Monthly Archive:: July 2011

EP Review: The Wicked Whispers – The Dark Delights of…

Take the edge-of-macabre organ stylings of The Doors and apply it to a slowly swaying, retro-jangle with a British accent. Add some plaintive harmonies and a slightly modern sensibility a la House of Fire’s overlooked 2008 album, and what you end up with is Wicked Whispers. On their debut EP The Dark Delights of the

Concord’s Jazzapalooza 2011, Part Two

Continued from Part One. In June 2011 Concord Music Group added six more reissued jazz titles to their already vast catalog. Each features the original album (in 24-bit remastering) with the original artwork and liner notes. But each is appended with contemporary liner notes that help place the recordings in their proper historical and musical

Concord’s Jazzapalooza 2011, Part One

They’re having a veritable jazzapalooza over at Concord Music Group, and we’re all invited. I try, but I can’t keep up with the amazing rush of quality reissues from the label that’s fast becoming the go-to source for thoughtful, well-put-together archival reissues. In March 2011, Concord released four reissues; at the time I managed to

DVD Review: Brian Eno 1971-1977: The Man Who Fell to Earth

First, the bad news. The people who put out this new critical analysis/history DVD obviously spent no more than a few seconds thinking up a title. What they came up with – Brian Eno 1971-1977: The Man Who Fell to Earth – makes little sense, calls to mind a project Eno had nothing to do

EP Review: Mayer Hawthorne – Impressions

What can I say? I’m old-school. It’s only an album if you can hear it and hold it in your hand. But modern technology being what it is, and the economics of the music industry being what they are, I do understand that there are times when a digital-only release makes economic sense for an

Album Review: Dino Valenti – Get Together

I’ve been thinking a lot lately about musical artists to whom the word mercurial applies. Rock’s history is filled with their names: Moby Grape‘s Skip Spence; Pink Floyd founder Syd Barrett; Arthur Lee of Love; Brian Wilson; Phil Spector; Joe Meek; Sly Stone. The list goes on and on. What these very different artists share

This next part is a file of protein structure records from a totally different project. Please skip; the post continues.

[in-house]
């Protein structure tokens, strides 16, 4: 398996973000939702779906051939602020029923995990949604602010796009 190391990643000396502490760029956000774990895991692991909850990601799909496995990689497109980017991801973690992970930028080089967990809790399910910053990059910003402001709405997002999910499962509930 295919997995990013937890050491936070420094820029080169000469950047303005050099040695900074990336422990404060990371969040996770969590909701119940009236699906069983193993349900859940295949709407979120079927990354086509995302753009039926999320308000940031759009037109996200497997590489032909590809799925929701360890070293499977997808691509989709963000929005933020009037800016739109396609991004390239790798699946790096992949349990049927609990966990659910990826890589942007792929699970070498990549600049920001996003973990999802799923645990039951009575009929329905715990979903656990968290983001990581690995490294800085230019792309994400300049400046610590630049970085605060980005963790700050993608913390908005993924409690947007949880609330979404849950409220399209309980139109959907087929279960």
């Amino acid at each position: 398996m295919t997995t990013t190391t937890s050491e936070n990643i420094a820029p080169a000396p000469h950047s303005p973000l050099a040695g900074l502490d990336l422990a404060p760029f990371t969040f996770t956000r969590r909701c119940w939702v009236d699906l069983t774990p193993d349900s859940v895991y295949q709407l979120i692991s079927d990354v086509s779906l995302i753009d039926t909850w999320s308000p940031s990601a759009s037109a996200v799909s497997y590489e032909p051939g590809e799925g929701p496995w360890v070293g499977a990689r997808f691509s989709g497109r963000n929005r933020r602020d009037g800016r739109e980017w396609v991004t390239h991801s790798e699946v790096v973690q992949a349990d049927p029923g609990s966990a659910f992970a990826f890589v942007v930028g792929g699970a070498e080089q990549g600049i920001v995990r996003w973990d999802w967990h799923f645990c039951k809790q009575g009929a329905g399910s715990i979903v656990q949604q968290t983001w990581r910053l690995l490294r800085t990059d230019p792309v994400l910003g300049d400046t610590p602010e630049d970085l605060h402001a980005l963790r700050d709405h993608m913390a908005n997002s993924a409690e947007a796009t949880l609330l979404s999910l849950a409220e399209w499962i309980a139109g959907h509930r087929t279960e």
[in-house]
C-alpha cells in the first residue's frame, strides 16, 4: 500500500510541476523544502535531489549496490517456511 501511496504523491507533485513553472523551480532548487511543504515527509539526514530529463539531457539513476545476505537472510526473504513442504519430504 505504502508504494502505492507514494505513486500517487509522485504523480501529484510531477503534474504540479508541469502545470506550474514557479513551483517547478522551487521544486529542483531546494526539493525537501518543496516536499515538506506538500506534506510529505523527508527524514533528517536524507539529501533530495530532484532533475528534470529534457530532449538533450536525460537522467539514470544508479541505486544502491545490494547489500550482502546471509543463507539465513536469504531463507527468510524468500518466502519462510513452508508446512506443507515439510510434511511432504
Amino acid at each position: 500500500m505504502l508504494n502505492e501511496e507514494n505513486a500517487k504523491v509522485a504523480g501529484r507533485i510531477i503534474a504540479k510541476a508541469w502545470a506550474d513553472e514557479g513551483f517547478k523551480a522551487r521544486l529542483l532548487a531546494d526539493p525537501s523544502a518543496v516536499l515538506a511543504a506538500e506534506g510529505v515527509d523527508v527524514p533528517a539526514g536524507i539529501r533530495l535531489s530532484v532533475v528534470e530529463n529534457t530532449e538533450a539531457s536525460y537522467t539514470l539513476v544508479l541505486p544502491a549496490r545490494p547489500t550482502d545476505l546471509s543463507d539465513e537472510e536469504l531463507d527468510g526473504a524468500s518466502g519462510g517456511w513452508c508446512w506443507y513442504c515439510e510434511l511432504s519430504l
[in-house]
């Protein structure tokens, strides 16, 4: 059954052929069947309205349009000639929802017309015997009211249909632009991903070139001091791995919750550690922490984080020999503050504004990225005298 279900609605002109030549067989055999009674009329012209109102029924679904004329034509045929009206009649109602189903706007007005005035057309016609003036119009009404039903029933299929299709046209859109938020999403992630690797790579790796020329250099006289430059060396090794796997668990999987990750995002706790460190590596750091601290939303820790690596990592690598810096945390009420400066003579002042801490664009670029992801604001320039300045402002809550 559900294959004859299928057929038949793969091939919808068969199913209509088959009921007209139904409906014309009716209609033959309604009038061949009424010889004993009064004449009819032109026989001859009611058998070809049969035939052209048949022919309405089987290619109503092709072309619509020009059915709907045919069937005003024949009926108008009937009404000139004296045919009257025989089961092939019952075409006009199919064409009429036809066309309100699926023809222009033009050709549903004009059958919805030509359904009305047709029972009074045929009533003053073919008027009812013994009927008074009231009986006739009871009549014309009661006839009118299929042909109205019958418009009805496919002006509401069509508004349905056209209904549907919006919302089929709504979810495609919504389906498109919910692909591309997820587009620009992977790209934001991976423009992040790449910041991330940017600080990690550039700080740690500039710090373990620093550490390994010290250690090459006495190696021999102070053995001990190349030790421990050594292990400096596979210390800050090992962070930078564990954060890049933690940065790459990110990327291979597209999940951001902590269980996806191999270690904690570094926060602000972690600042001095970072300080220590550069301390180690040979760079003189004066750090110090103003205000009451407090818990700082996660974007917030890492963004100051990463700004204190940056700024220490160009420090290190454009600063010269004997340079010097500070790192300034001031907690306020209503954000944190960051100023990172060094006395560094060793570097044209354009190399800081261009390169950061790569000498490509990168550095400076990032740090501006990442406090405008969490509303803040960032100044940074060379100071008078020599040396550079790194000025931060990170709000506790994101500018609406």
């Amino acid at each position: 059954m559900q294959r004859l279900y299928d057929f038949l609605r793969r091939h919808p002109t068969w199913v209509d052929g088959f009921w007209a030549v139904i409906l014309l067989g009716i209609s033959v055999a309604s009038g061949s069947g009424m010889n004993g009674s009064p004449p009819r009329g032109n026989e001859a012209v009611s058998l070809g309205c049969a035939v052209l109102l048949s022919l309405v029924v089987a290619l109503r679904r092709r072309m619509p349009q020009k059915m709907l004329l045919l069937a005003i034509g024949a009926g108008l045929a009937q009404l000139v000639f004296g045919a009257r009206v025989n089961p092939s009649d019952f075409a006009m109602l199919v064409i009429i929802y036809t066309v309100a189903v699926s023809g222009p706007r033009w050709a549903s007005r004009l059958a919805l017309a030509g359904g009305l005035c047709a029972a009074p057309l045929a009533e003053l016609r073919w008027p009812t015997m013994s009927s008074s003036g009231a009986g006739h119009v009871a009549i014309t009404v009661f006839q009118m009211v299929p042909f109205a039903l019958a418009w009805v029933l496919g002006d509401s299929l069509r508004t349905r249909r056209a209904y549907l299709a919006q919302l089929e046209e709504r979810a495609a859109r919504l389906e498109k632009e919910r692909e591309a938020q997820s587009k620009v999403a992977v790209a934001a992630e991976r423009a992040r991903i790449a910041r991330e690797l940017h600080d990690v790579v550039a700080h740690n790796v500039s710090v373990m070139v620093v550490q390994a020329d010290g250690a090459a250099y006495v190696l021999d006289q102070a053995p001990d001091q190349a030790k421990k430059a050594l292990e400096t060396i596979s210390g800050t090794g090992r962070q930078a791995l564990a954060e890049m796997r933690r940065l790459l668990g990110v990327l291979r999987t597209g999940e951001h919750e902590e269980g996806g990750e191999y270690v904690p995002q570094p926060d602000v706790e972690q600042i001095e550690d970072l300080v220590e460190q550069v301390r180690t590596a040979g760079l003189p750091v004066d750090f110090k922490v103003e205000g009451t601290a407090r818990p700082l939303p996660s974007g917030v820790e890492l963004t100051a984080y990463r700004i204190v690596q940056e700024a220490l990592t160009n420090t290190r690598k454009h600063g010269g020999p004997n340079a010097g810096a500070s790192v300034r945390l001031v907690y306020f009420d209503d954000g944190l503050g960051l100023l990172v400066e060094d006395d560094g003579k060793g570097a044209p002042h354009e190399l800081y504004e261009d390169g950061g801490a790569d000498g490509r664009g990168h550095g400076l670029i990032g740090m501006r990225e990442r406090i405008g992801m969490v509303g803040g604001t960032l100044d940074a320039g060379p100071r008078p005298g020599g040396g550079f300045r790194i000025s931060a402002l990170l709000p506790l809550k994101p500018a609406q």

Album Review: Night Beats

If your idea of a good time is tinny, fuzz-drenched garage rock in the vein of Sky Saxon and the Seeds, I’ve got a hell of a find for you. Sure, you’ll want to hold onto your old Electric Prunes LPs, but a new release – the self-titled album from Night Beats – can sit

R. Stevie Moore’s Hobbies Galore

Known primarily — when he’s known at all – as a studio rat, R. Stevie Moore has more than 400 albums to his credit. No, that’s not a typo: this underground sensation has recorded and released literally hundreds of albums – first on cassette, and then later on CDR — since 1966. Stevie takes issue

Album Review: Anathema – We’re Here Because We’re Here

I heard about this album a long time before I heard it. We’re Here Because We’re Here is the eighth studio album from UK sensation Anathema, and it was released in May 2010…in England. The disc didn’t see stateside release until a full year later. While the group’s earlier material is classified as death metal,

Album Review: Concord’s Latest “Definitive” Collections

Concord is at it again, but this time with a bit of a twist. Drawing upon the increasingly deep catalogs under their control, the label has compiled several entries in the Definitive series. The work of artists for labels now associated with Concord have been collected to showcased with an aim toward providing comprehensive introductions